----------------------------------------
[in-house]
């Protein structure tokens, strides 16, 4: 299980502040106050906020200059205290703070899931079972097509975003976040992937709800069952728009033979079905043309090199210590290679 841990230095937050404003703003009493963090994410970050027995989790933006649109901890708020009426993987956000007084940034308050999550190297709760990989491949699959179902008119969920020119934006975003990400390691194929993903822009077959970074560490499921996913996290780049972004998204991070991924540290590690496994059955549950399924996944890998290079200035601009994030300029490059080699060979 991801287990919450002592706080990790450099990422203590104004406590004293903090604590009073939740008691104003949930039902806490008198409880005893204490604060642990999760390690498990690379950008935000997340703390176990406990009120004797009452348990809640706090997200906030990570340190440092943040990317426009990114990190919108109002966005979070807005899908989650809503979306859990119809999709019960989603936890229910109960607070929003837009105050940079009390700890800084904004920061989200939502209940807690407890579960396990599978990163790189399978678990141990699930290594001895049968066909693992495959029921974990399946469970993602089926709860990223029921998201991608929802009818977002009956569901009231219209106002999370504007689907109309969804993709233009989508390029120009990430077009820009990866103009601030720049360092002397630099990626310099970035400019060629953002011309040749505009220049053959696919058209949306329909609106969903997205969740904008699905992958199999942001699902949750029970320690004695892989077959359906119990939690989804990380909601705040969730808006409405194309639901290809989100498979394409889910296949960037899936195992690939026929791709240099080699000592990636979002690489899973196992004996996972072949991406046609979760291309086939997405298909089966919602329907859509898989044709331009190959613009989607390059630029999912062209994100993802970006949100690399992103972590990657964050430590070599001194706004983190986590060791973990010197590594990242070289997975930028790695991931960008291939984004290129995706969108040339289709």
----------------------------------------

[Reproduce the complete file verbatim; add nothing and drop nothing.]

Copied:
[in-house]
């Protein structure tokens, strides 16, 4: 299980502040106050906020200059205290703070899931079972097509975003976040992937709800069952728009033979079905043309090199210590290679 841990230095937050404003703003009493963090994410970050027995989790933006649109901890708020009426993987956000007084940034308050999550190297709760990989491949699959179902008119969920020119934006975003990400390691194929993903822009077959970074560490499921996913996290780049972004998204991070991924540290590690496994059955549950399924996944890998290079200035601009994030300029490059080699060979 991801287990919450002592706080990790450099990422203590104004406590004293903090604590009073939740008691104003949930039902806490008198409880005893204490604060642990999760390690498990690379950008935000997340703390176990406990009120004797009452348990809640706090997200906030990570340190440092943040990317426009990114990190919108109002966005979070807005899908989650809503979306859990119809999709019960989603936890229910109960607070929003837009105050940079009390700890800084904004920061989200939502209940807690407890579960396990599978990163790189399978678990141990699930290594001895049968066909693992495959029921974990399946469970993602089926709860990223029921998201991608929802009818977002009956569901009231219209106002999370504007689907109309969804993709233009989508390029120009990430077009820009990866103009601030720049360092002397630099990626310099970035400019060629953002011309040749505009220049053959696919058209949306329909609106969903997205969740904008699905992958199999942001699902949750029970320690004695892989077959359906119990939690989804990380909601705040969730808006409405194309639901290809989100498979394409889910296949960037899936195992690939026929791709240099080699000592990636979002690489899973196992004996996972072949991406046609979760291309086939997405298909089966919602329907859509898989044709331009190959613009989607390059630029999912062209994100993802970006949100690399992103972590990657964050430590070599001194706004983190986590060791973990010197590594990242070289997975930028790695991931960008291939984004290129995706969108040339289709």